Water is life for man and all the ancient towns built by man were born on the shores of some lake or river. But in the past the river was also a barrier to overcome and so the story of the centres of civilization are also modelled on rivers: this is the story of the river Liri and Ceprano.

The area around Ceprano has been inhabited since prehistoric times a fact that is certain after the discovery of a skull of Homo Cepranensis, also called Argil because it was found in a layer of clay. It is not certain the dating of the skull, and it makes no sense to enter into disputes with experts to know exactly how many thousands of years it has been there. We limit ourselves to telling that it was found in 1994 during an excavation for the construction of a road and it has been saved because of the clay (argilla) in a lake area where the remains of an elephant have also been found.

We also do not know when the Liri River was formed but it is certain that for a long time it formed the natural barrier between the proud Samnites and the Romans: two warring peoples who faced each on opposite river banks.

At Ceprano the Liri River narrowed and allowed the passage of people, goods and armies. The Samnite wars were three and were long, between the sixth and third centuries BC. After the first victory the proud Romans built a city right on the border with the lands of the Samnites. In 328 BC Fregellae was born on the banks of the Liri just where today is located Ceprano, taking its name from a Volscian city.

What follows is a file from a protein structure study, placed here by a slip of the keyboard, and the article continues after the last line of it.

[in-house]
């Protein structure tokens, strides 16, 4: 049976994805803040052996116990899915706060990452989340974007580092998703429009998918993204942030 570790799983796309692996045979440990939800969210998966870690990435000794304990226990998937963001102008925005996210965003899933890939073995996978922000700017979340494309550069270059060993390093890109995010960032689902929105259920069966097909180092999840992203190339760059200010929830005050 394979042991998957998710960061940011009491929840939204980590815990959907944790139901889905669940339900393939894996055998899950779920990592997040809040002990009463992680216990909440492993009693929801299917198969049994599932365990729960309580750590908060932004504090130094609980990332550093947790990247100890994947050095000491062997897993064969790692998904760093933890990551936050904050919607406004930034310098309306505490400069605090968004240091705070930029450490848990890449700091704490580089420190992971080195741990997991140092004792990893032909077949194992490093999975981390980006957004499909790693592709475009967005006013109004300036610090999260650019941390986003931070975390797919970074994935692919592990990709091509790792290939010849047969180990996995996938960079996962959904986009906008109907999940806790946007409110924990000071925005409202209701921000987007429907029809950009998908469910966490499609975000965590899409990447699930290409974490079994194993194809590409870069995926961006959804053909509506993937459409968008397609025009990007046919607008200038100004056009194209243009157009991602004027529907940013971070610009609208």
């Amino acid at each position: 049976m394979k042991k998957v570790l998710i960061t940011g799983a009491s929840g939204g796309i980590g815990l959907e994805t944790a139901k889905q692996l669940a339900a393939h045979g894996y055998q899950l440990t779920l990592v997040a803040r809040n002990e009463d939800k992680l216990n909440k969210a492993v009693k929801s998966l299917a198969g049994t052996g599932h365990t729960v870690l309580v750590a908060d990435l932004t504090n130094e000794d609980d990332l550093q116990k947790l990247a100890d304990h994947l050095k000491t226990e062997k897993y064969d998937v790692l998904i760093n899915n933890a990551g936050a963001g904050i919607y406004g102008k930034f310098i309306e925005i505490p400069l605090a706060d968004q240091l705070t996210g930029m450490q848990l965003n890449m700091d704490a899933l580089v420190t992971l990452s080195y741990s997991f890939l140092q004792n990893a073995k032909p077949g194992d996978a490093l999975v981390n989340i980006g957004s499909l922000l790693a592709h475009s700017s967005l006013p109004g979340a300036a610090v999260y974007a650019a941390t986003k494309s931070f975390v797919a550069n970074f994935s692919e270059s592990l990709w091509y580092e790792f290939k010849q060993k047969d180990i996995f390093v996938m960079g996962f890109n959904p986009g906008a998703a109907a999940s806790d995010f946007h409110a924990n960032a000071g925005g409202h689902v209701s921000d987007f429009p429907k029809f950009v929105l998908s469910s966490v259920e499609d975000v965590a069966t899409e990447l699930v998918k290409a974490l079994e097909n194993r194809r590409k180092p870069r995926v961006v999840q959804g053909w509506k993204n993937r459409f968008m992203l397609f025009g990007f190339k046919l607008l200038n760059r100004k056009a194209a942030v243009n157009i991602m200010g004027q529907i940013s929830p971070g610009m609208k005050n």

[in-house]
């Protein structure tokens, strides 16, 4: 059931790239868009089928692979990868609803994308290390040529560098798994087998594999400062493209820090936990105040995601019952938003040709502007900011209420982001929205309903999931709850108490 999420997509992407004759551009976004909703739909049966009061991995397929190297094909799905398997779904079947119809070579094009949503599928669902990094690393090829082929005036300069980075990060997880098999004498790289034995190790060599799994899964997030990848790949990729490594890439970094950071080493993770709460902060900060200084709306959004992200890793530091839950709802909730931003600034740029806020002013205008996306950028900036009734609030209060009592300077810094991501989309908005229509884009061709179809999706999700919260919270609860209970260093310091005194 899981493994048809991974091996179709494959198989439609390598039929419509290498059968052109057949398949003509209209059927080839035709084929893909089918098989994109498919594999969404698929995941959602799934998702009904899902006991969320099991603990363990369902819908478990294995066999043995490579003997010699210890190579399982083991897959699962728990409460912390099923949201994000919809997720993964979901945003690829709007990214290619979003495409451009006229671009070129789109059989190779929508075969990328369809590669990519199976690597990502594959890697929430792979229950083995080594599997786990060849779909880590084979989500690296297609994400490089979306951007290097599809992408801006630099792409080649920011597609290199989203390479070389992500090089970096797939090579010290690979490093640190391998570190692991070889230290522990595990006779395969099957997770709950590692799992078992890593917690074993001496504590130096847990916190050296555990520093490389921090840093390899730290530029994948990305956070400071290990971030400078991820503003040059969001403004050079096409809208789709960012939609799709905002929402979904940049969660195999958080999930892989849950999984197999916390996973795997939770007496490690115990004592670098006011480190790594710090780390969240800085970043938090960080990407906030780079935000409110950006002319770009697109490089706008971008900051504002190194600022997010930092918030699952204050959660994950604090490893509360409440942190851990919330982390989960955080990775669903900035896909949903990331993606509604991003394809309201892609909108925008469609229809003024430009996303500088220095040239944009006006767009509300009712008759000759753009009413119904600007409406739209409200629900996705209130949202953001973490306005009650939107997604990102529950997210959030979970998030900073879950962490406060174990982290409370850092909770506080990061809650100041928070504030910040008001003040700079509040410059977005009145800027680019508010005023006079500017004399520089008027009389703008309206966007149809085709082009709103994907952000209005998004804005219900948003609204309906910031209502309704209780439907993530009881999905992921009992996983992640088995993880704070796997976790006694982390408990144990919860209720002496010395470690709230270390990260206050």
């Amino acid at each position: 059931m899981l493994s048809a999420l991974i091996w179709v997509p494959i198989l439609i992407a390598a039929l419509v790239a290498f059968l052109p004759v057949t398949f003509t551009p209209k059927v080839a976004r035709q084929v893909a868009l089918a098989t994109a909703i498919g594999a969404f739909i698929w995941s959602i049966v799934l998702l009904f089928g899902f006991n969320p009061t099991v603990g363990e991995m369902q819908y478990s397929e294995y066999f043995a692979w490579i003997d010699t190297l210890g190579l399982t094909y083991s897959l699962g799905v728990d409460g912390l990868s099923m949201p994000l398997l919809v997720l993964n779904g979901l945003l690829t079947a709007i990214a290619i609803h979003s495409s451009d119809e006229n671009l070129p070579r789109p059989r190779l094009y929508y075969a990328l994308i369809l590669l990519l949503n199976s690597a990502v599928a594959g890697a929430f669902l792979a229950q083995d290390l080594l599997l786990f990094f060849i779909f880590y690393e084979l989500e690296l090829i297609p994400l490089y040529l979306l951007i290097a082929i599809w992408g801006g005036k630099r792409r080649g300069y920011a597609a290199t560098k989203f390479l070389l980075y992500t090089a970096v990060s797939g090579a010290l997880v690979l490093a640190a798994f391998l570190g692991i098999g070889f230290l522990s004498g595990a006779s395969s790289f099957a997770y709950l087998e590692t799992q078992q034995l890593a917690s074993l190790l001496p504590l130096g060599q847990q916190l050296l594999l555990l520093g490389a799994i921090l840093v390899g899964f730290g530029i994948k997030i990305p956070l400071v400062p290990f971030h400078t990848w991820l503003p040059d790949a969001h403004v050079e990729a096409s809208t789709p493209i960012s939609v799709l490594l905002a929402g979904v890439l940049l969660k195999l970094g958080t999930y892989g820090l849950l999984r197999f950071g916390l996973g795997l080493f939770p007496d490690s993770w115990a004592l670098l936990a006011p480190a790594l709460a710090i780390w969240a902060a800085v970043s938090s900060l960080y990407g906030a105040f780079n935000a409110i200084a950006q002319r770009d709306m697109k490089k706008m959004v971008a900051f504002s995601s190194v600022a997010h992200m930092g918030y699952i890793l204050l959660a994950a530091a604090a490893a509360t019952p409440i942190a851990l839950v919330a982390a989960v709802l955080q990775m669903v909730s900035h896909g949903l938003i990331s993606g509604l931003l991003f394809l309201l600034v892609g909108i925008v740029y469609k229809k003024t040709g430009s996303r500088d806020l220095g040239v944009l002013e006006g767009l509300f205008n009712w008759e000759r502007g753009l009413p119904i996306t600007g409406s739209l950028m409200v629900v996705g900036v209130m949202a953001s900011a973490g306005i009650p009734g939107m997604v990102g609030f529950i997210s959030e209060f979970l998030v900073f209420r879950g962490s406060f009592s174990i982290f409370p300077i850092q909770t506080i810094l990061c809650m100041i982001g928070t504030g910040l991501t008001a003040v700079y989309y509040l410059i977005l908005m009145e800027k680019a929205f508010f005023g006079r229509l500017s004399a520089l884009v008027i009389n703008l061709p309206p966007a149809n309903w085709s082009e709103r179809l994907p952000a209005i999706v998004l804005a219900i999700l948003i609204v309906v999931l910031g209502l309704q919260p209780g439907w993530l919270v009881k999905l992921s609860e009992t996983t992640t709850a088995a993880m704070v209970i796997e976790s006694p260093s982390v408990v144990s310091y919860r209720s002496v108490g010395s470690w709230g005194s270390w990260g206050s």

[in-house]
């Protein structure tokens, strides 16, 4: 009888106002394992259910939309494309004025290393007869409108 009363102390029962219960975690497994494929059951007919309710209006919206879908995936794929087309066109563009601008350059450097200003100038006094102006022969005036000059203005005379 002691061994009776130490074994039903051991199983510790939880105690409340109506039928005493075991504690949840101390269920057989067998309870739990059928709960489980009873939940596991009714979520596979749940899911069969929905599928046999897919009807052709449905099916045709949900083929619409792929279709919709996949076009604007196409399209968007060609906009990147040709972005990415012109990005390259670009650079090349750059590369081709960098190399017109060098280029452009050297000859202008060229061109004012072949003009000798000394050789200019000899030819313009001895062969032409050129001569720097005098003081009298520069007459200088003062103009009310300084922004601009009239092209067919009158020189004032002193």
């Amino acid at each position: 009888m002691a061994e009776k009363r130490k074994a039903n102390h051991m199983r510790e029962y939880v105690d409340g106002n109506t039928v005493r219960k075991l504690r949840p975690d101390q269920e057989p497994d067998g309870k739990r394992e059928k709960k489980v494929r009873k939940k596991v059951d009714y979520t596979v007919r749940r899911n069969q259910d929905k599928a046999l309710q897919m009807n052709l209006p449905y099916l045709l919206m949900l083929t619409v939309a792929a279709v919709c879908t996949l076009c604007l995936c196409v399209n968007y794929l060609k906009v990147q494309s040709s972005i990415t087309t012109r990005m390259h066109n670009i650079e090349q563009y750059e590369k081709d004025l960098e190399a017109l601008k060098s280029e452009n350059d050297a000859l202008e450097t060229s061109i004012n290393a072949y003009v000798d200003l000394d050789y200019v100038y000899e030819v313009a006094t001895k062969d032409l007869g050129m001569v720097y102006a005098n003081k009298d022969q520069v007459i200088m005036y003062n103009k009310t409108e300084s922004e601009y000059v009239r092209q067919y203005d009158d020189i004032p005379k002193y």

But on this side of the Liri River other armies from the south must also pass, such as those of Pyrrhus and Hannibal such that Fregellae (Ceprano) has thus found itself in the heart of Roman history – just where history was made.

Its geographical importance, however, did not coincide with its historical importance and the Romans decided to raze the city which had opposed the decision on the Italian citizenship. Fregellae died but the passage of the Liri and its geographical importance did not die.

With the creation of the Papal States, the Liri became a natural border between the two states that had two different ways of conceiving the world’s fate. Spiritual realm and Earthly Realm: Pope and Empire. Ceprano became a customs post.

The difference was marked in a historic episode that took place in 1248 when Manfredi, son of Frederick II of Swabia, had to make an act of submission to Pope Innocent IV. The two were found on horseback on opposite sides of the river and Manfredi dismounted from his horse, crossing the bridge on foot, took the reins of the horse of the pope and walked them across the bridge and back again.

The location of Ceprano is strategic and for this there will not be ownership of land but it will always be under the direct control of the church institutions. The risk could not be taken that some ‘lord’ unfaithful to his responsibilities, may be keen to take center stage.

The wealth of Ceprano has always been connected to the bridge and it declined when the bridge collapsed due to fatigue, earthquakes and floods in 1608. Then in 1614 the pope, at the request of the inhabitants, reconstructed the bridge. During the work a sarcophagus was found containing the remains of their King Manfredi.

Today Ceprano is found on both the left bank and the right of the Liri, but in the countryside people still feel the presence of an invisible border and call the inhabitants of neighboring municipalities members of ‘kingdoms’, i.e. belonging to the two Sicilies.